WHO recommends “rotavirus vaccination be included in all national immunization programmes”

The World Health Organization recommended that “rotavirus vaccination be included in all national immunization programmes in order to provide protection against a virus that is responsible for more than 500,000 diarrheal deaths and two million hospitalizations annually among children.” The new recommendation was made by the WHO’s Strategic Advisory Group of Experts (SAGE), and “extends an earlier recommendation made in 2005 on vaccination in the Americas and Europe, where clinical trials had demonstrated safety and efficacy in low and intermediate mortality populations.” WHO said new data from clinical trials which evaluated vaccine efficacy in countries with high child mortality led to the recommendation for global use of the vaccine. WHO said that the clinical trial, funded in part by GAVI and conducted by PATH, WHO, GlaxoSmithKline (GSK), and “research institutions in high-mortality, low-socioeconomic settings of South Africa and Malawi, found that rotavirus vaccine significantly reduced severe diarrhea episodes due to rotavirus.” The clinical trial investigators from Malawi and South Africa will present and publish their data on the GSK Rotarix vaccine later this summer. Clinical trial sites in Bangladesh and Vietnam—along with sites in Ghana, Mali, and Kenya—evaluated the performance of Merck’s rotavirus vaccine, RotaTeq, and data are expected in Fall 2009.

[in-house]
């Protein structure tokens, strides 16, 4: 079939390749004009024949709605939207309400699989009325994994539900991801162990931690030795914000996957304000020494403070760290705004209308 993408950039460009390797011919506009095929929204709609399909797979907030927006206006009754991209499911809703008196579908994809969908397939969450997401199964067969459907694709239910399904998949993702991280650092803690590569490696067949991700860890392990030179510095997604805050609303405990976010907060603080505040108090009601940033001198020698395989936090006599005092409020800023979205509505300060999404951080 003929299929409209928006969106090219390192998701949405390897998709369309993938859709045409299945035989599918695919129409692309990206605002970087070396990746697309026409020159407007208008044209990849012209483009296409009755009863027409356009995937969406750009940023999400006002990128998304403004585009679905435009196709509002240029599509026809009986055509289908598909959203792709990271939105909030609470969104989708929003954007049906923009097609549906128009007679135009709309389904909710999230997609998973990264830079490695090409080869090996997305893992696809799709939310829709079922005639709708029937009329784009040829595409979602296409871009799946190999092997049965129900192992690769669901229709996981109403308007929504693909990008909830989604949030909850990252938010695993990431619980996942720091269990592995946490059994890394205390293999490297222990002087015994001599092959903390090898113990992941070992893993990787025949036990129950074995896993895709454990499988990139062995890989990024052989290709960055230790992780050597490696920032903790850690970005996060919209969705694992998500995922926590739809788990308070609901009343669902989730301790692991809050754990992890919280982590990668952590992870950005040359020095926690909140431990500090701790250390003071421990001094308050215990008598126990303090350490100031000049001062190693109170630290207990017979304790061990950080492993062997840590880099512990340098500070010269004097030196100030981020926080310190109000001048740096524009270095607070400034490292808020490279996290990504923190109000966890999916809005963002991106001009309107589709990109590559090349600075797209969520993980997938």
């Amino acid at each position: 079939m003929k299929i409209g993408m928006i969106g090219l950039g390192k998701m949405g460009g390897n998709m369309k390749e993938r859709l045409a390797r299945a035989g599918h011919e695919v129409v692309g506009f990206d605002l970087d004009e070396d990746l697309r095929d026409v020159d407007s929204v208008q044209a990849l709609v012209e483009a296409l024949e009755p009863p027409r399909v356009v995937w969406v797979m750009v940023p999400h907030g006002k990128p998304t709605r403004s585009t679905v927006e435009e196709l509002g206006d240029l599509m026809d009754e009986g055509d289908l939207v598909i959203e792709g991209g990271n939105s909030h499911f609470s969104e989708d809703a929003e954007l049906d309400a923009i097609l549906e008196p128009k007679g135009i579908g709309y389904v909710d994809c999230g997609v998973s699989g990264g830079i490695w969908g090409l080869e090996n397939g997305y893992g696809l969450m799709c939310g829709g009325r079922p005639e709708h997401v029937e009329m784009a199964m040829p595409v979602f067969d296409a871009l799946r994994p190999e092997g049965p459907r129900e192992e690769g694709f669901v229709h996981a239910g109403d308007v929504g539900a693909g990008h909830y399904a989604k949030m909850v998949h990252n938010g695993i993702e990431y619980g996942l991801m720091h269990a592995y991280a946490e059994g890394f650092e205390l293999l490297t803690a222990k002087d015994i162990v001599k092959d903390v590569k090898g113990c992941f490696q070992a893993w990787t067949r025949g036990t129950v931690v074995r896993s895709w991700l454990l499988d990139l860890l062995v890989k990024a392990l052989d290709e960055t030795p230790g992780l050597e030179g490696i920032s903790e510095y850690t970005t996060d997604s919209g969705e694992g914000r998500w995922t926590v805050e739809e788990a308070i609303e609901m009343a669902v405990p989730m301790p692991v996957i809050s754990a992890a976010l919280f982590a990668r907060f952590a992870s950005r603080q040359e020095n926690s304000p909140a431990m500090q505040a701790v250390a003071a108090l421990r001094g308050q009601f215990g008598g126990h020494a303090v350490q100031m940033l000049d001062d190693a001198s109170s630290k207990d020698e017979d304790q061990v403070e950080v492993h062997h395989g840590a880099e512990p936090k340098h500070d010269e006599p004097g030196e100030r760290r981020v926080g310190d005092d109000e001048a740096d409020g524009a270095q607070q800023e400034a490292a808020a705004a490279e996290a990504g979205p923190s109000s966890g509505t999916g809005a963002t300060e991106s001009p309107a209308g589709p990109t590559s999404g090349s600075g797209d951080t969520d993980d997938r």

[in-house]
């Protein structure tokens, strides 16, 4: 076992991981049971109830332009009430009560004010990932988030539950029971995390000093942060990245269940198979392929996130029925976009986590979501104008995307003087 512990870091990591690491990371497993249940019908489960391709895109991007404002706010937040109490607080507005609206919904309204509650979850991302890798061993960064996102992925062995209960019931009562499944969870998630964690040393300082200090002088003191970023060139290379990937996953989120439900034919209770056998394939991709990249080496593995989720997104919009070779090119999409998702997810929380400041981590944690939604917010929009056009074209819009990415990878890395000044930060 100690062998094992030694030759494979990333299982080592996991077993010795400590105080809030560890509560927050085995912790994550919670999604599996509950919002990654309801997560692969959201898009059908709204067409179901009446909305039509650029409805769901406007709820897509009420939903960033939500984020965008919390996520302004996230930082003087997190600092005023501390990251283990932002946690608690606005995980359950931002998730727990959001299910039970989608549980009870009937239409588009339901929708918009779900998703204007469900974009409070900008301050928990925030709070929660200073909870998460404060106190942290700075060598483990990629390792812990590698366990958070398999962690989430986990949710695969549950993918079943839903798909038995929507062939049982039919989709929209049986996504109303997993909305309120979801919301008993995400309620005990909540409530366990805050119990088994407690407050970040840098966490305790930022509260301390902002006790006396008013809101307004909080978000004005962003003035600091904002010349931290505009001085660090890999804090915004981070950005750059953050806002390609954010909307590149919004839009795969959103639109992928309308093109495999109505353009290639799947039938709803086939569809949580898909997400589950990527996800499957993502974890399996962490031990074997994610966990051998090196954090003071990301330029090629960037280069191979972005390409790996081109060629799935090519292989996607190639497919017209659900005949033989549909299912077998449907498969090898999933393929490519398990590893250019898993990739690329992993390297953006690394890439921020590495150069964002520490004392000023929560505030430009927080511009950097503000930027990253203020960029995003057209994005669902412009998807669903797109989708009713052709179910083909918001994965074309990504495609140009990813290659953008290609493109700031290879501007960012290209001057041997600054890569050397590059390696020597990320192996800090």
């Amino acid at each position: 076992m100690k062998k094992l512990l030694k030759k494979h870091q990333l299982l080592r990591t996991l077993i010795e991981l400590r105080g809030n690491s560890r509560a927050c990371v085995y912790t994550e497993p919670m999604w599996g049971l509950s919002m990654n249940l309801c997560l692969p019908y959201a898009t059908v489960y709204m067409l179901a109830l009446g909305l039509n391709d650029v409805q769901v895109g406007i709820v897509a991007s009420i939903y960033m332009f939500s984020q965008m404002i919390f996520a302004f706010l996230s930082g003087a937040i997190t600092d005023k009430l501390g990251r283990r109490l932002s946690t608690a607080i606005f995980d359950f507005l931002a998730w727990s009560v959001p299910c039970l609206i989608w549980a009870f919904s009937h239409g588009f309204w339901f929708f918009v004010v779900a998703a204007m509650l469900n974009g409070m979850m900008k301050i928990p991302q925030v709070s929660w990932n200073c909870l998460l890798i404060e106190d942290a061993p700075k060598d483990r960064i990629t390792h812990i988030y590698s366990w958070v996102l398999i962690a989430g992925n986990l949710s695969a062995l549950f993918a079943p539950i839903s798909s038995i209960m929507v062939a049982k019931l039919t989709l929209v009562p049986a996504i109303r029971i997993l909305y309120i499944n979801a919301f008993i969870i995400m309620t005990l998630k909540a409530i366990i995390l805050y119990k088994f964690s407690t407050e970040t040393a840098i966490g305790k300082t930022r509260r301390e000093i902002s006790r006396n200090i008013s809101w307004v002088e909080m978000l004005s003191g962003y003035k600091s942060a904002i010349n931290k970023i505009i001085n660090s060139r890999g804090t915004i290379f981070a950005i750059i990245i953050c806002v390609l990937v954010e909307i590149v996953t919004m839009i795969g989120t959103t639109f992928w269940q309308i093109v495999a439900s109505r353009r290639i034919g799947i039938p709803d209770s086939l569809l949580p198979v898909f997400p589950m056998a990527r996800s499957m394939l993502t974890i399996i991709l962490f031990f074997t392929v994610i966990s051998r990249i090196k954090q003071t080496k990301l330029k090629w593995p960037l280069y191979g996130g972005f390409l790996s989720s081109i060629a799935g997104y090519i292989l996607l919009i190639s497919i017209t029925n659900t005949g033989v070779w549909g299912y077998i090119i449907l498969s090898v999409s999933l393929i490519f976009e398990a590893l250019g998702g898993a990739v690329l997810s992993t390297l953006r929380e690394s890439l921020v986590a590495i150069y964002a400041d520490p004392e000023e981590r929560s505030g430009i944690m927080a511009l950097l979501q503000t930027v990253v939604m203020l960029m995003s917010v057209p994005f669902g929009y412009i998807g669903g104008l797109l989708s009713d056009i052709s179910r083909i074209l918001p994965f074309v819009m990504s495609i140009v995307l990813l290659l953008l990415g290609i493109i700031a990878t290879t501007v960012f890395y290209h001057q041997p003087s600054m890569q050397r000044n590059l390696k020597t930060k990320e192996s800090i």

Dr. Tachi Yamada, President of the Global Health Program at the Bill & Melinda Gates Foundation, said, “This WHO recommendation clears the way for vaccines that will protect children in the developing world from one of the most deadly diseases they face. We need to act now to deliver vaccines to children in Africa and Asia, where most rotavirus deaths occur.” WHO noted that “while efficacy data from Asian countries are forthcoming, SAGE recommended rotavirus vaccines for all populations, including Asia, since available evidence indicates that efficacy data can be extrapolated to populations with similar mortality patterns, regardless of geographic location.”



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